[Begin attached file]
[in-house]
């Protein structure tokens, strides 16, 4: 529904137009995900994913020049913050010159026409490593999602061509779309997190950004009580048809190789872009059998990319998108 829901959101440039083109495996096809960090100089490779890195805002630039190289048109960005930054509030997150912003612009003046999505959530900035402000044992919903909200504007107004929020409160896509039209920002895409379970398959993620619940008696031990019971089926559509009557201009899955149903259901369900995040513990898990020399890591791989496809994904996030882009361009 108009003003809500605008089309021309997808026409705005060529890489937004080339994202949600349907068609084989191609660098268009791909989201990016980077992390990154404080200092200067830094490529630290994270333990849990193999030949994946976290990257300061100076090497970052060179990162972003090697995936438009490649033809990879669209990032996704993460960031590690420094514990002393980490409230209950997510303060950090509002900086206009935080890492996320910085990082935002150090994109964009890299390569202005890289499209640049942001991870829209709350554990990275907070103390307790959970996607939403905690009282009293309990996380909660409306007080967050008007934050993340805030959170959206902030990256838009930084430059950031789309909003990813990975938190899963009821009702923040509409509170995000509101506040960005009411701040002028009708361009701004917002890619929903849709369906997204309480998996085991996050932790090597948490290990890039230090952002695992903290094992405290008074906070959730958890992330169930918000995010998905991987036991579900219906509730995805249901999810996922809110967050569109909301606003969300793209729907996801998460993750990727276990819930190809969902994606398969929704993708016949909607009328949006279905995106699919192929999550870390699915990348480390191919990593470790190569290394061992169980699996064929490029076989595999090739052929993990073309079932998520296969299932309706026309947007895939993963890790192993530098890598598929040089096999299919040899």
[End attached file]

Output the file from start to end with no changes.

[in-house]
């Protein structure tokens, strides 16, 4: 529904137009995900994913020049913050010159026409490593999602061509779309997190950004009580048809190789872009059998990319998108 829901959101440039083109495996096809960090100089490779890195805002630039190289048109960005930054509030997150912003612009003046999505959530900035402000044992919903909200504007107004929020409160896509039209920002895409379970398959993620619940008696031990019971089926559509009557201009899955149903259901369900995040513990898990020399890591791989496809994904996030882009361009 108009003003809500605008089309021309997808026409705005060529890489937004080339994202949600349907068609084989191609660098268009791909989201990016980077992390990154404080200092200067830094490529630290994270333990849990193999030949994946976290990257300061100076090497970052060179990162972003090697995936438009490649033809990879669209990032996704993460960031590690420094514990002393980490409230209950997510303060950090509002900086206009935080890492996320910085990082935002150090994109964009890299390569202005890289499209640049942001991870829209709350554990990275907070103390307790959970996607939403905690009282009293309990996380909660409306007080967050008007934050993340805030959170959206902030990256838009930084430059950031789309909003990813990975938190899963009821009702923040509409509170995000509101506040960005009411701040002028009708361009701004917002890619929903849709369906997204309480998996085991996050932790090597948490290990890039230090952002695992903290094992405290008074906070959730958890992330169930918000995010998905991987036991579900219906509730995805249901999810996922809110967050569109909301606003969300793209729907996801998460993750990727276990819930190809969902994606398969929704993708016949909607009328949006279905995106699919192929999550870390699915990348480390191919990593470790190569290394061992169980699996064929490029076989595999090739052929993990073309079932998520296969299932309706026309947007895939993963890790192993530098890598598929040089096999299919040899």